Dental Care in Infants

Friday, 6 October 2017  |  Admin


As a parent, it is imperative that you look after the oral health of your children.

We suggest that you should start cleaning your child’s mouth even prior to the arrival of teeth.

You can do this after feeding by wiping the gums with a warm, wet wash cloth or a thimble like brush (which fits over your index finger) to brush off the excess foods from the gums. This will get the child used to brushing prior to the arrival of teeth. Baby teeth begin to appear 3 to 9 months after birth, and most children will have a full set by the age of three. 

    Once the teeth begin to arrive in the mouth it is crucial that you start to take care of them right away. Many parents are under the impression that baby teeth are not important as they will eventually be replaced by adult teeth.

    Baby teeth prepare the area for the permanent dentition and if not cared for properly, your child could get an infection that may lead to the eventual

     tooth loss.  This can affect the spacing of the adult teeth and create the need for braces or other dental treatment in the future. The first sign of dental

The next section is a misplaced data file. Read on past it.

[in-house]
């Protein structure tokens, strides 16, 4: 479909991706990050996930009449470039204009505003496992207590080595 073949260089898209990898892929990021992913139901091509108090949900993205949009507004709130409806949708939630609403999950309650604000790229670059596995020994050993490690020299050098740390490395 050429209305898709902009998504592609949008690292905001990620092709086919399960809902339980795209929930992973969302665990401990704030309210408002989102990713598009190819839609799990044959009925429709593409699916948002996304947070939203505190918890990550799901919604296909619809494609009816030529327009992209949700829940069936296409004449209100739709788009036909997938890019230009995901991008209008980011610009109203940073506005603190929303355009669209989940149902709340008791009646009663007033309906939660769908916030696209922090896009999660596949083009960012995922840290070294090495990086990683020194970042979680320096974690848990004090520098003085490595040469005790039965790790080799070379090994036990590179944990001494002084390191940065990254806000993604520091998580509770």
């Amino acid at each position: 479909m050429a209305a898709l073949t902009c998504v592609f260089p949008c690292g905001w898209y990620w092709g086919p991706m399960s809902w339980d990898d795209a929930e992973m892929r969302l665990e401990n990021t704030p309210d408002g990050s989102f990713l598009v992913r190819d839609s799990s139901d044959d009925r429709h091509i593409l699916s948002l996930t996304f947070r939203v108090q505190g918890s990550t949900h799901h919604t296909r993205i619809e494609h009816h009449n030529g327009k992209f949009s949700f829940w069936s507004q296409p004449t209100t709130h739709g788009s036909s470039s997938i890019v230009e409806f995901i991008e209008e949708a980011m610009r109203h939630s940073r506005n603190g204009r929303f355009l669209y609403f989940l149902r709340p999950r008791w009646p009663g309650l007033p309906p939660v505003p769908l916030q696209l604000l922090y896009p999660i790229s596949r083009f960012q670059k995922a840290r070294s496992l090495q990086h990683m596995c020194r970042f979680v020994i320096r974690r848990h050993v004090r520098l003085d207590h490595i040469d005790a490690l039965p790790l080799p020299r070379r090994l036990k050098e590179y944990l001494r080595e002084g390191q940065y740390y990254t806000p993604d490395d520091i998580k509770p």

cavities in baby teeth is discolouration and minor pitting.

    Baby bottle tooth decay can be triggered by;

    • Milk
    • Formula
    • Fruit Juices

    One of the main causes for dental cavities in children is putting a baby to bed with a bottle of milk (or worse, juice). Please refrain from leaving an infant with a bottle for long periods of time as these sugary liquids pool around the gums and teeth while your baby sleeps.

    Once the infant’s teeth have grown, it is time to start brushing. Use a small amount (about the size of a grain of rice) of fluoride toothpaste and brush your child’s teeth twice a day for two minutes. Follow our detailed explanation of how to brush with BioMin™ F toothpaste here.

    Parents are recommended to book a dental examination with their dentist at the age of 1 or when their first tooth has appeared (whichever comes first).